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Building Kidney Yang and Jing
Kidney yang, if we include mingmen fire, is the energy and heat source for the whole body. Jing is the essence of yang, and is stored in the kidney, extraordinary channels, and in the bone marrow, which in TCM also includes the brain.
A Very New Year: It's Time to Track
As we enter 2017, we find "affordable care" is not so affordable for many individuals. They are discovering what employers learned long ago: Health care is expensive – and keeps getting more expensive.
Change on the Horizon? New White House Spells Shift in Health Care Policy
On the morning after Election Day, many in our country were surprised to learn that not only did the Republican nominee win the White House, but also that the House of Representatives and the Senate remain under GOP control.
The Key to Recovery
Starting in the 1970s and developing over a decade of assessment and improvement, the South Bronx's Lincoln Recovery Center staff refined the method of using five basic ear-points, which became the NADA protocol for the treatment of addiction.
Herbs for Digestion: The Power of Bitter
Many cultures (and indeed herbal clinicians) around the world have long respected the role of bitter herbs and foods for promoting digestion.
What Are Prebiotics – and Why Should You Care? (Part 1)
In previous articles, I spoke about the different kinds of fiber and their effects, and the potential risks of taking probiotics without also consuming prebiotic soluble fiber (PSF) in foods and/or supplements [see August & October 2016 issues].
Case Study of Benign Hand Tremors
Patients without degenerative diseases causing tremors are often given the diagnosis of essential tremors, for which treatment options are limited to lifestyle changes and medications.
Increase Your Practice Income With Retail Products
With only so many hours in a day, there is a cap on the revenue an acupuncturist can generate by way of appointments. Once your appointment book is filled, you can't really add more without burning yourself out.
The Mysterious Divergent Channels
The divergent channels are among the most mysterious entities in all of Chinese medicine. They are rarely mentioned, lacking reference in modern TCM study, and rarely used within popular Chinese medical treatment.
Losing Your Mind? Try Coconut Oil
Alzheimer's disease (AD) is currently the 6th leading cause of death in America according to the CDC. It affects over 5 million Americans and 50 percent of nursing home residents (2014), and is projected to spike to 16 million by 2050.
Top 2017 Health & Fitness Trends
We really did sign up for a career of learning and development. Now that you have built a strong foundation of your manipulation skills, nutrition base, movement assessments and business knowledge, it's time to keep up with the American College of Sports Medicine's 2017 worldwide health and fitness trends.
MD-DC Affiliations Under Fire
I am George P. McAndrews, lawyer for the chiropractors in the Wilk, et al., v AMA, et al., antitrust suit that resulted in an injunction against the AMA and others, banning them from interfering in lawful professional relationships between medical physicians and doctors of chiropractic.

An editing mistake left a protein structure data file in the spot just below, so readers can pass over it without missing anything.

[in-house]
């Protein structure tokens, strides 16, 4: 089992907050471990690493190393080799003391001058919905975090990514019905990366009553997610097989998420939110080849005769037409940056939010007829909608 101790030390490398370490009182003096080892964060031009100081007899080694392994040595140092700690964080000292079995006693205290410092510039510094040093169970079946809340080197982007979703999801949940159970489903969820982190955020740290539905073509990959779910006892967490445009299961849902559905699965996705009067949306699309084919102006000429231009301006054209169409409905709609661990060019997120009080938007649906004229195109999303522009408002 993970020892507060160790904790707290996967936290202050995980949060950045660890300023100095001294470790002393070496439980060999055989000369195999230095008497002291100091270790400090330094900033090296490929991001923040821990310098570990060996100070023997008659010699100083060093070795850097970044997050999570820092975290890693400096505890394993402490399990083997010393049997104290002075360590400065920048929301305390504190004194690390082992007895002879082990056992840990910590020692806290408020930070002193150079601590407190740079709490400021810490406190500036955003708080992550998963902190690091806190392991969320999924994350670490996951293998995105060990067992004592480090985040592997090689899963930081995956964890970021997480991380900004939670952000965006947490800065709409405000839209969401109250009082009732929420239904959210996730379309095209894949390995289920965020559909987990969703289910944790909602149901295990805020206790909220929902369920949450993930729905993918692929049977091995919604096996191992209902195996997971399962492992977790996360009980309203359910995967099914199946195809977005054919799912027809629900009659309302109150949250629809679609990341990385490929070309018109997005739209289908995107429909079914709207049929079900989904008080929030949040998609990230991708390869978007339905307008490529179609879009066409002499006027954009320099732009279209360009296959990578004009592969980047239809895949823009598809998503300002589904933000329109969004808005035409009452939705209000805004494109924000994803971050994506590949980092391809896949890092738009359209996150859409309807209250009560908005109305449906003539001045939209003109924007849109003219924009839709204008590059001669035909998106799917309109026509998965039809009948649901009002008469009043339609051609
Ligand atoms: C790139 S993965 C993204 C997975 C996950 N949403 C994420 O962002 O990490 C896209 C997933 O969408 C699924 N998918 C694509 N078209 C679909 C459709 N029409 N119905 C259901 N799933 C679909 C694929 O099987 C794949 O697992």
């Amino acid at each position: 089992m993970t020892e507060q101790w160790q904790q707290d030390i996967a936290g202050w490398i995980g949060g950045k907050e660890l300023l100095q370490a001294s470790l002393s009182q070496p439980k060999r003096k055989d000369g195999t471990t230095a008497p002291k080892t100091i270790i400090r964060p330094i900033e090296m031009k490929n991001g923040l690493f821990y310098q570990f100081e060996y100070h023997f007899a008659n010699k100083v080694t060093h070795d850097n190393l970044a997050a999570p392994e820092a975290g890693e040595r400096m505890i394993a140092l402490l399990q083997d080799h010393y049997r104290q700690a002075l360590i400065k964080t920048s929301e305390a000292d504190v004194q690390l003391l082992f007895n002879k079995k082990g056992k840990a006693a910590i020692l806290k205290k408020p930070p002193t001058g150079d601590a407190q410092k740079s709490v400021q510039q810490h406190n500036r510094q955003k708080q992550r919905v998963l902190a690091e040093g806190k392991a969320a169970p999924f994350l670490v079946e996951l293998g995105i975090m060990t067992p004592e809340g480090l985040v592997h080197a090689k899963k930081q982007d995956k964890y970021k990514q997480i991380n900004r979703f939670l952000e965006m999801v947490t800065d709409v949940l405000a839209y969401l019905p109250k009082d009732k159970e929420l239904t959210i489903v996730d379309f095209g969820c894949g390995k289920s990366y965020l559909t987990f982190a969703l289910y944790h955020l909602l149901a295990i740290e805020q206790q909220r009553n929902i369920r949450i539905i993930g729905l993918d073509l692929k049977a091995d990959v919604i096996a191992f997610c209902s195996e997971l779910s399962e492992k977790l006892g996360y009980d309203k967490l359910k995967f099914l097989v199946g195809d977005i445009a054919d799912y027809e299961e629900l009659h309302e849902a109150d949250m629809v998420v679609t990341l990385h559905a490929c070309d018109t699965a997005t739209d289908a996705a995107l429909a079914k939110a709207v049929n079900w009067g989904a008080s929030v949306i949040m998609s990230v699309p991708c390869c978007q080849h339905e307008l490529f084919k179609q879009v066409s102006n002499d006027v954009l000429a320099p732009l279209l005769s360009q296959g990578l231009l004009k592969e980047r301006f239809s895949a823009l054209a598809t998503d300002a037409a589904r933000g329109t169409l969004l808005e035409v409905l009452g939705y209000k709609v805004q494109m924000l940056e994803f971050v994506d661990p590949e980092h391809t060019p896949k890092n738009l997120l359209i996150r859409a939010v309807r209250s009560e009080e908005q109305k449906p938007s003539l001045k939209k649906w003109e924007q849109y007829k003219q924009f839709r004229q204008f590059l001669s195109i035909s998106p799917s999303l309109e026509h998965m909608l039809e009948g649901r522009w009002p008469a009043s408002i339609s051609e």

Your Patients With Cancer Need You
It was a chilly Minnesota morning in March 1999 when she asked to speak to me alone. My then-busy chiropractic practice wasn't built for much privacy, but I quickly scooted the 60-some-year-old, white-haired patient to my exam room, as the open adjusting area was buzzing with excitement.
An Education in Stroke Risk and Chiropractic
Dr. Steven Shoshany's ninth appearance on "The Dr. Oz Show" may prove to be his most significant, as he addressed questions related to the death of Katie May, who suffered two strokes in February 2016, hours after her third visit to a chiropractor for what she described in a Twitter post as a pinched nerve in her neck experienced during a photo shoot days earlier.
Scope of Chiropractic Practice: Time for Change?
The University of Bridgeport, College of Chiropractic Student Government Association sponsored a panel discussion on Oct. 25, 2016.
Acute Locked-Back Syndrome: Cause and Correction
As we all know, occasionally a patient will present with acute-onset low back pain with or without a precipitating incident. A distinguishing feature of the presentation is visible lateral antalgia, both standing and walking.
Scar Reduction With Acupuncture & Microneedling (Part 1)
Applied correctly, modern skin needling techniques can form part of a holistic treatment and incorporate the principles of Chinese medicine.
Clinical Outcomes & Safety for TCHM
The practice of Traditional Chinese Herbal Medicine (TCHM) may appear archaic to those who misunderstand the theories and principals that guide it. In fact, TCHM continues to evolve and new systems are consistently being discovered and applied within the tradition.
September, 2007, Vol. 07, Issue 09
Autonomic Nervous System Dysfunction
By Tad Wanveer, LMT, CST-D; guest author for John Upledger, DO, OMM
Editor's note: Tad Wanveer, author of this month's "CranioSacrally Speaking" column, has been the guest author for several previous "CranioSacrally Speaking" columns.
Dysfunction of the autonomic nervous system (ANS) may be central to impairing the quality of one's life and contributing to severe illness.CranioSacral Therapy (CST) has been shown to balance and correct dysfunctions of the ANS through gentle manual techniques.
The nervous system can be simplified into five basic branches dedicated to sensory processing, muscle planning and activity, memory processing, emotional processing and basic survival. The ANS is a component of the basic survival branch. It controls the body's vital functions, working to maintain homeostasis (a steady internal state) and optimal conditions for cell and tissue function. The ANS has two divisions, each having motor and sensory components: sympathetic division (known as fight/flight/freeze) and parasympathetic division (known as rest/relax/renew).